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July 2017

Results of a Randomized Clinical Trial of Aflibercept vs Panretinal Photocoagulation for Proliferative Diabetic Retinopathy: Is It Time to Retire Your Laser?

Author Affiliations
  • 1Jaeb Center for Health Research, Tampa, Florida
JAMA Ophthalmol. 2017;135(7):685-686. doi:10.1001/jamaophthalmol.2017.1652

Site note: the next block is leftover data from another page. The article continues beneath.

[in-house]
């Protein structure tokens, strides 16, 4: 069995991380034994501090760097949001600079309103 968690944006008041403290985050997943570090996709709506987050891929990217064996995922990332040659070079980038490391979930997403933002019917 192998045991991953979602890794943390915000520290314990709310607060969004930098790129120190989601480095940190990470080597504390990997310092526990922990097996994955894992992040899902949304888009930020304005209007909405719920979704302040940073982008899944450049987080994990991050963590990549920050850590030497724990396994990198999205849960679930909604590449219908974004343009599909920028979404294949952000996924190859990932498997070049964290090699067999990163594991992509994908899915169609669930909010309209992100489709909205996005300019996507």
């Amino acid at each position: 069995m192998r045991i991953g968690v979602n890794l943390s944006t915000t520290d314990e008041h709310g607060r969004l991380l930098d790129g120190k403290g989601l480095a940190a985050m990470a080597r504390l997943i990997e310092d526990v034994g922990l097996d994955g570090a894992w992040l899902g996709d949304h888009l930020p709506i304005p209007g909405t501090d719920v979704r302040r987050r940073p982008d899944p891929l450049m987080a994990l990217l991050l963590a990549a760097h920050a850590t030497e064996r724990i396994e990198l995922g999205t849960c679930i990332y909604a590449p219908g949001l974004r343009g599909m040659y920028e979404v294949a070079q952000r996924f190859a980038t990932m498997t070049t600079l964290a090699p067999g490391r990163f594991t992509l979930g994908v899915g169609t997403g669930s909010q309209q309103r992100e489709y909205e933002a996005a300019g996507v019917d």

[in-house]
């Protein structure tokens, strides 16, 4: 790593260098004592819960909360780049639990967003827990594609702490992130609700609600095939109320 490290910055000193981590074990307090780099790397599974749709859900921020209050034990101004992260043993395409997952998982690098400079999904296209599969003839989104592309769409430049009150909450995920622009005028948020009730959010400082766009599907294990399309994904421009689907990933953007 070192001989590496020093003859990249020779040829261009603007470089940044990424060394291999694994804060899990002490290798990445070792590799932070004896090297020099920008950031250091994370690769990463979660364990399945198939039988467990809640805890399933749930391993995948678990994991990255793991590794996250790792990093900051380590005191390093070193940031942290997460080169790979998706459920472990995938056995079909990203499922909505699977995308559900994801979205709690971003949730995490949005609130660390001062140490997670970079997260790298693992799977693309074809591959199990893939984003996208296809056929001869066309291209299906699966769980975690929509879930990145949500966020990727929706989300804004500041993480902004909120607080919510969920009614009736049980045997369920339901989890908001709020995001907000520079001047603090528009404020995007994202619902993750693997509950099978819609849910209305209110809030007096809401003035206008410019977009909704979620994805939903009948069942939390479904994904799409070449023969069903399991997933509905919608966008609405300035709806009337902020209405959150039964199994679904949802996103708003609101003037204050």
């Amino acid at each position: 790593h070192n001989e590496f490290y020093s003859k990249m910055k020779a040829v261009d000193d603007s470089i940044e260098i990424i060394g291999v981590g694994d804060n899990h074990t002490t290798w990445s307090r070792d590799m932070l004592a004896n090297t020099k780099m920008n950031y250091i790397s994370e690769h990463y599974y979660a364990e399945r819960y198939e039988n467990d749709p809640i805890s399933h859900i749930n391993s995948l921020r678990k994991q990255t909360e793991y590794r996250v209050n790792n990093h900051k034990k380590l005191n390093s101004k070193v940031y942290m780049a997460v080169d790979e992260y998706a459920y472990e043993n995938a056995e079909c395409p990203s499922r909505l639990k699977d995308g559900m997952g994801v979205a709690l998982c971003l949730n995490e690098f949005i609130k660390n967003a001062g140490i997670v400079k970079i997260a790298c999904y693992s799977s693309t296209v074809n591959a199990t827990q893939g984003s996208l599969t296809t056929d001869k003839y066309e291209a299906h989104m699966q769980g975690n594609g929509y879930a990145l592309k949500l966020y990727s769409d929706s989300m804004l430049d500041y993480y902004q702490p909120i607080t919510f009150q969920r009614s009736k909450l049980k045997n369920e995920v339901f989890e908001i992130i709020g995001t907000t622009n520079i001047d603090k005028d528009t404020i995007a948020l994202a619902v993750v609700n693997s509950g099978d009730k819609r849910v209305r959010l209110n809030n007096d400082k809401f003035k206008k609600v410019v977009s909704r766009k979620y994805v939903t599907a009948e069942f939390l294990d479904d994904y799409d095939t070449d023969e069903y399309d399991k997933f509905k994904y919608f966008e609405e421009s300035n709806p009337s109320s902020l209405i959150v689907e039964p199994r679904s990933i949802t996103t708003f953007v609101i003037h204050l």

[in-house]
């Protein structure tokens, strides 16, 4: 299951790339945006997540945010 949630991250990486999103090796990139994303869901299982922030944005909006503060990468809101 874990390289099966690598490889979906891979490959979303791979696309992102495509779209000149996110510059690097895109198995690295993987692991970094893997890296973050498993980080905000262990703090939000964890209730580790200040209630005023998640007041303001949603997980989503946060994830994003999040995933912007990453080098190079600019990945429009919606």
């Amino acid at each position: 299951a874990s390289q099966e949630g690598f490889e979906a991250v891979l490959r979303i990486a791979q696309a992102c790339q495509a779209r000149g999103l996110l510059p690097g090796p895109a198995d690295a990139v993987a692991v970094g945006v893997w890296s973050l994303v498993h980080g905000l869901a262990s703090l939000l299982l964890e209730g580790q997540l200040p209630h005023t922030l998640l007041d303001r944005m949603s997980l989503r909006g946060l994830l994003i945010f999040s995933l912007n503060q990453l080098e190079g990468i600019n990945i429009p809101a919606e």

For decades, panretinal photocoagulation (PRP) treatment has been the standard treatment of proliferative diabetic retinopathy (PDR). In 2015, the Diabetic Retinopathy Clinical Research Network (DRCR.net) showed that a dosage of 0.5 mg of ranibizumab results in noninferior visual acuity at 2 years compared with PRP and also results in less visual field loss, better visual acuity over the course of 2 years, and fewer vitrectomies.1 Based on those findings, clinicians can choose antivascular endothelial growth factor (anti-VEGF) or PRP when treating PDR. On behalf of the CLARITY study group, Sivaprasad et al2 reported results from a randomized clinical trial of anti-VEGF compared with PRP. Study participants (n = 232) had PDR without diabetic macular edema and a visual acuity of 20/80 or better and were randomly allocated to receive treatment with 2.0-mg aflibercept or PRP. Approximately half of the eligible eyes had previous PRP at least 8 weeks before entering the study, but they had continued active neovascularization. Participants that received aflibercept were given a loading dose of 3 injections at 4-week increments. Starting at week 12, the injections were administered based on a clinician assessing neovascularization by a clinical examination and reviewing color photographs. Throughout 1 year, eyes received a mean (SD) of 4.4 (1.7) injections, meaning an average of 1.4 injections between weeks 12 and 52. Most of the eyes in the trial had a baseline visual acuity that was 20/40 or better (90%) and approximately 25% had high-risk PDR. At 1 year, visual acuity with aflibercept was not only noninferior to PRP at the prespecified noninferiority margin of 5 letters, but was also superior (mean difference, 3.9 letters; 95% CI, 2.3-5.6 letters; P  < .001). Fewer participants in the group treated with aflibercept (5%) lost 2 or more lines of vision compared with the group undergoing PRP (15%). Although outcomes were slightly worse for eyes with prior PRP, the treatment differences were similar to the full cohort. No eyes in the study developed endophtalmitis, retinal detachment, iris neovascularization, or neovascular glaucoma. The rates of Antiplatelet Trialists’ Collaboration events were 7% with aflibercept and 4% with PRP (P = .24)